Mary Lou Williams couldn’t be denied. Despite coming into her own as a composer and pianist at a time when women in jazz were viewed as novelties at best, her talent, originality, and unique ability to balance experimentalism with accessibility made her one of the most sought-after arrangers of the swing era. If she’d stopped there—as the mind behind hits for Duke Ellington, Benny Goodman, and the band she actually performed with, Andy Kirk and His Clouds of Joy—she would have scrawled her name into the history books. But true to her restless spirit, she evolved and became one of the most original pianists in jazz history.
Williams was born in Atlanta in 1910 and grew up in Pittsburgh. By the time she was a teenager, she was so adept at the keyboard, she was already playing with Ellington’s band, The Washingtonians. She married saxophonist John Overton Williams at the age of 17 and moved to Memphis, where he was leading his own group, The Syncopators. When her husband moved to Oklahoma to join Andy Kirk’s band, Mary Lou took the reins of The Syncopators, and eventually rejoined Williams in Kansas City and became a Cloud of Joy herself.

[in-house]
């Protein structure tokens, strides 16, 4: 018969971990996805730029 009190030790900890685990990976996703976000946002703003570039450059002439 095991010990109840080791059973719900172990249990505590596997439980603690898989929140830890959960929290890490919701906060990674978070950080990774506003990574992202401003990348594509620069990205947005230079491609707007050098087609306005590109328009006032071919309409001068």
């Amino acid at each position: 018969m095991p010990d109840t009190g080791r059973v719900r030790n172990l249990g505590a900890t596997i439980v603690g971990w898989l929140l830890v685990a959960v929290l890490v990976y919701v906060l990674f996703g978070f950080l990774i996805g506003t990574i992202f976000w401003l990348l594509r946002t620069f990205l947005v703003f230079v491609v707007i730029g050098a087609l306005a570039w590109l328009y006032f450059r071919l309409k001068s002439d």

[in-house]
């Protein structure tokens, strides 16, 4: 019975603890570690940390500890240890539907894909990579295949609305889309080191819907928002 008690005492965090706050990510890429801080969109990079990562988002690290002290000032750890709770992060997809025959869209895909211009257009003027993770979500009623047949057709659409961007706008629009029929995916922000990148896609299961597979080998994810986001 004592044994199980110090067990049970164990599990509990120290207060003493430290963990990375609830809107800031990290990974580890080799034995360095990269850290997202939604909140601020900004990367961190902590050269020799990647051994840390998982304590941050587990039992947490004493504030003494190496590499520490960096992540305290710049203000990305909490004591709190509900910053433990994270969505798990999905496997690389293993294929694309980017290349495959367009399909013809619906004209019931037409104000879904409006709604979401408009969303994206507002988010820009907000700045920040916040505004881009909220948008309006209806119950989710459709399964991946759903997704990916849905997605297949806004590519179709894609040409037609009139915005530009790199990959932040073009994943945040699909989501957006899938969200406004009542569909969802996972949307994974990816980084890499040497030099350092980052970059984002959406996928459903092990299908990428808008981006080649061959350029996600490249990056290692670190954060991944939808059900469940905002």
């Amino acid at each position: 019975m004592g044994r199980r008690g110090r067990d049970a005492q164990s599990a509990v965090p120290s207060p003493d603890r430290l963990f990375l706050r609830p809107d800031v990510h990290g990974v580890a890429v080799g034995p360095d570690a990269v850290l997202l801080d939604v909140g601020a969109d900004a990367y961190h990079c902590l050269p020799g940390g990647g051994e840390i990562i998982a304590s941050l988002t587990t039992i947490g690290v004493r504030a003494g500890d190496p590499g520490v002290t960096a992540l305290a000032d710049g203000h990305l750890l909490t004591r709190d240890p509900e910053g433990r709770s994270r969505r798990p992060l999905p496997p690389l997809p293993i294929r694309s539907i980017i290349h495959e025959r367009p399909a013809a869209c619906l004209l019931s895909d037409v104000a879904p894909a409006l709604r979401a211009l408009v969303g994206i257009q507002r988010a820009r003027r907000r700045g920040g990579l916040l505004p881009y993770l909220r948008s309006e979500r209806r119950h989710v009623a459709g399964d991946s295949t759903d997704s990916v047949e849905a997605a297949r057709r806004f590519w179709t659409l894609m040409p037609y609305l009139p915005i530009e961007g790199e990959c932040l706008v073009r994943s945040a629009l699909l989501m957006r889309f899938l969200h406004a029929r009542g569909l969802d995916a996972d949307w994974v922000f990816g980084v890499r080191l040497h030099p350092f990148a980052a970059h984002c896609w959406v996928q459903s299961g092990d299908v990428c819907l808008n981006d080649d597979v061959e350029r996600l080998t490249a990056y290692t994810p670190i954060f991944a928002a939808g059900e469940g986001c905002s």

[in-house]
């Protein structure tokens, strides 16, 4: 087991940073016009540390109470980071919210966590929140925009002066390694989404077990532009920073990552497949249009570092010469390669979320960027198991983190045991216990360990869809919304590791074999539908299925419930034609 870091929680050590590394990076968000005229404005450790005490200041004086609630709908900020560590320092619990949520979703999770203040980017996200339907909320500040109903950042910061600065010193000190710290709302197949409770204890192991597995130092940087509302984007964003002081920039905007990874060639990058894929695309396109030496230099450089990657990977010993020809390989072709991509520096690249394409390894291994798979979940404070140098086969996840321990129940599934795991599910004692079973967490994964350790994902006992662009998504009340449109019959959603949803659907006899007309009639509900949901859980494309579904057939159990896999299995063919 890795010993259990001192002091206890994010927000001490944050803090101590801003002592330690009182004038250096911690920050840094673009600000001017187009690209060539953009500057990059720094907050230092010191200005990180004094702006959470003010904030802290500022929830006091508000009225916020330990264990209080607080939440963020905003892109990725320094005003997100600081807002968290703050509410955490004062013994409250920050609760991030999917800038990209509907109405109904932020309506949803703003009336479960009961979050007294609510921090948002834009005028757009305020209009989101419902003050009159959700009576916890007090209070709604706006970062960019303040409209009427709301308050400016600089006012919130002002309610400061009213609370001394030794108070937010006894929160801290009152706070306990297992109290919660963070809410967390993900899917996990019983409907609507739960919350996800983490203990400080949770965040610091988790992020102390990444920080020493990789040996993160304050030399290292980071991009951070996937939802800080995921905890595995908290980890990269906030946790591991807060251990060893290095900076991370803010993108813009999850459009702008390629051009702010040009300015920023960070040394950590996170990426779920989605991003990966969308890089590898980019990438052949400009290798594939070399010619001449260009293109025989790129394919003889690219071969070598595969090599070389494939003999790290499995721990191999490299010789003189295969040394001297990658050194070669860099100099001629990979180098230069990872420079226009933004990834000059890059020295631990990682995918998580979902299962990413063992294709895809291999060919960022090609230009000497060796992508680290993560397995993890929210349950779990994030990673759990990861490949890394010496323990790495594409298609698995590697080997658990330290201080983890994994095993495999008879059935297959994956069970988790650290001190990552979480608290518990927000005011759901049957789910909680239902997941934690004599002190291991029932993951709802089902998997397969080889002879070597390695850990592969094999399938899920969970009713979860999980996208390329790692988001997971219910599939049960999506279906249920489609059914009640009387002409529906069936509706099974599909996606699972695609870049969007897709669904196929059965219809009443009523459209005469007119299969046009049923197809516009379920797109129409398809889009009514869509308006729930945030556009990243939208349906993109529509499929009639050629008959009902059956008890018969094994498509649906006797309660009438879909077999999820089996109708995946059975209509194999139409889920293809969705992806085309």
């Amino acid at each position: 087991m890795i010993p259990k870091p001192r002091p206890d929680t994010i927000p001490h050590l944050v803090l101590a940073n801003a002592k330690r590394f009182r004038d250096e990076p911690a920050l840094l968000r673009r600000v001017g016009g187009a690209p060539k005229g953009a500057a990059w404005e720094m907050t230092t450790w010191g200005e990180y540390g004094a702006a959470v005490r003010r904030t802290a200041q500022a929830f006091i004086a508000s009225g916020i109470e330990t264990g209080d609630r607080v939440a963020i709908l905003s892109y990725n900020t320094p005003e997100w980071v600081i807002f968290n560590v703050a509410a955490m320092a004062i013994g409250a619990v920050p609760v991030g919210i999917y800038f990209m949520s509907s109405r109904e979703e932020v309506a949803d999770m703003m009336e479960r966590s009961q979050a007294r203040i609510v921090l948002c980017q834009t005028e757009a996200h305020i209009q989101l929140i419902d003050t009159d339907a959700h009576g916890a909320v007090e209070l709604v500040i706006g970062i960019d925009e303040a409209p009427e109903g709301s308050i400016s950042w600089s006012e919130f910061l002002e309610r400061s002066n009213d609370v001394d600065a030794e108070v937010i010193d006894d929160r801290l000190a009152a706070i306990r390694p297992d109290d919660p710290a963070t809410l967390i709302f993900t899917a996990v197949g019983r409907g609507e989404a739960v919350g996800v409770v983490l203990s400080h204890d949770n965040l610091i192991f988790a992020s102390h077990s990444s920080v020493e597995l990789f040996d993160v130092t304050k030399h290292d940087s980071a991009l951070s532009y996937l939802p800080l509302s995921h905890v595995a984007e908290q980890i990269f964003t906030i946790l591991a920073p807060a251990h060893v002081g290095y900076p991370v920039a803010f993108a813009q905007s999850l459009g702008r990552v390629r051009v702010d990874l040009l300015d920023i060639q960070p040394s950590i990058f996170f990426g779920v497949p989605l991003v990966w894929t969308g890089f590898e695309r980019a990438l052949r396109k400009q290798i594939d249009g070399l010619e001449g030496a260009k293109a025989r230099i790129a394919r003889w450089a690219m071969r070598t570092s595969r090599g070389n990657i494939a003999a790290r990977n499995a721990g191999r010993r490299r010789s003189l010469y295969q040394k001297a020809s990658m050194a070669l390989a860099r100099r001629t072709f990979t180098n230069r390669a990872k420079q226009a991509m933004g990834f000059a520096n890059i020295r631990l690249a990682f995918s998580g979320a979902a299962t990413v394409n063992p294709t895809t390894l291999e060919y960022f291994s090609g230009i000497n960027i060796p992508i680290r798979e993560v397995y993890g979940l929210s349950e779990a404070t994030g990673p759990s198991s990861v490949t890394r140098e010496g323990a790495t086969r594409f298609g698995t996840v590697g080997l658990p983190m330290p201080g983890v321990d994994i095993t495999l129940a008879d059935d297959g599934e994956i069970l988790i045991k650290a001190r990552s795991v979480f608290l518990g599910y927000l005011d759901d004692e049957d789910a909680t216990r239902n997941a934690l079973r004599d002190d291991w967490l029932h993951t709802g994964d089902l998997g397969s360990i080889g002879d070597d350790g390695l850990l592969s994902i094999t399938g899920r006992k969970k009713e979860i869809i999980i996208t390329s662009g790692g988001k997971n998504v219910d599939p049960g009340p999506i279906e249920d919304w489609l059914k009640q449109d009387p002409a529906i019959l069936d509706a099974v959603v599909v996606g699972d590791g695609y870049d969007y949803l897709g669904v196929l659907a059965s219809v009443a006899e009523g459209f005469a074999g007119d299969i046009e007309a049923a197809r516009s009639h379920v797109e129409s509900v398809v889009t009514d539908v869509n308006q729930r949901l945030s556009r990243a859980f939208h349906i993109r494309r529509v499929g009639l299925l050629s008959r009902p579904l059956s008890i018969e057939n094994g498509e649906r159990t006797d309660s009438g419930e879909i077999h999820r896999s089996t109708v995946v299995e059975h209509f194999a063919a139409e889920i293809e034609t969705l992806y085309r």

Operating out of one of jazz’s hottest scenes in Kansas City, Kirk’s band traveled all over the region, giving Williams ample time to compose in the car. As NPR’s Natalie Weiner notes, Williams’ knack for fitting together the big band’s component parts in innovative ways cut against the stereotype of women as “intuitive and thus unintentional”—the heavy mental lifting and meticulous planning required a systematized, rational mind. In her off time, she’d play with Lester Young and, at one point, gave lessons to Charlie Parker.